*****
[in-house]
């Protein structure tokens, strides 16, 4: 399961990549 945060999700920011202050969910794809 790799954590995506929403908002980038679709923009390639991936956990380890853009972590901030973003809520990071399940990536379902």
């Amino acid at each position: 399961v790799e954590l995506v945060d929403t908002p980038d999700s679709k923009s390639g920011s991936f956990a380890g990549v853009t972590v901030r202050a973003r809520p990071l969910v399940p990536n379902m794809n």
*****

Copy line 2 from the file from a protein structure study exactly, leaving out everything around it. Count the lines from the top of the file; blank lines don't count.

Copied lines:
């Protein structure tokens, strides 16, 4: 399961990549 945060999700920011202050969910794809 790799954590995506929403908002980038679709923009390639991936956990380890853009972590901030973003809520990071399940990536379902």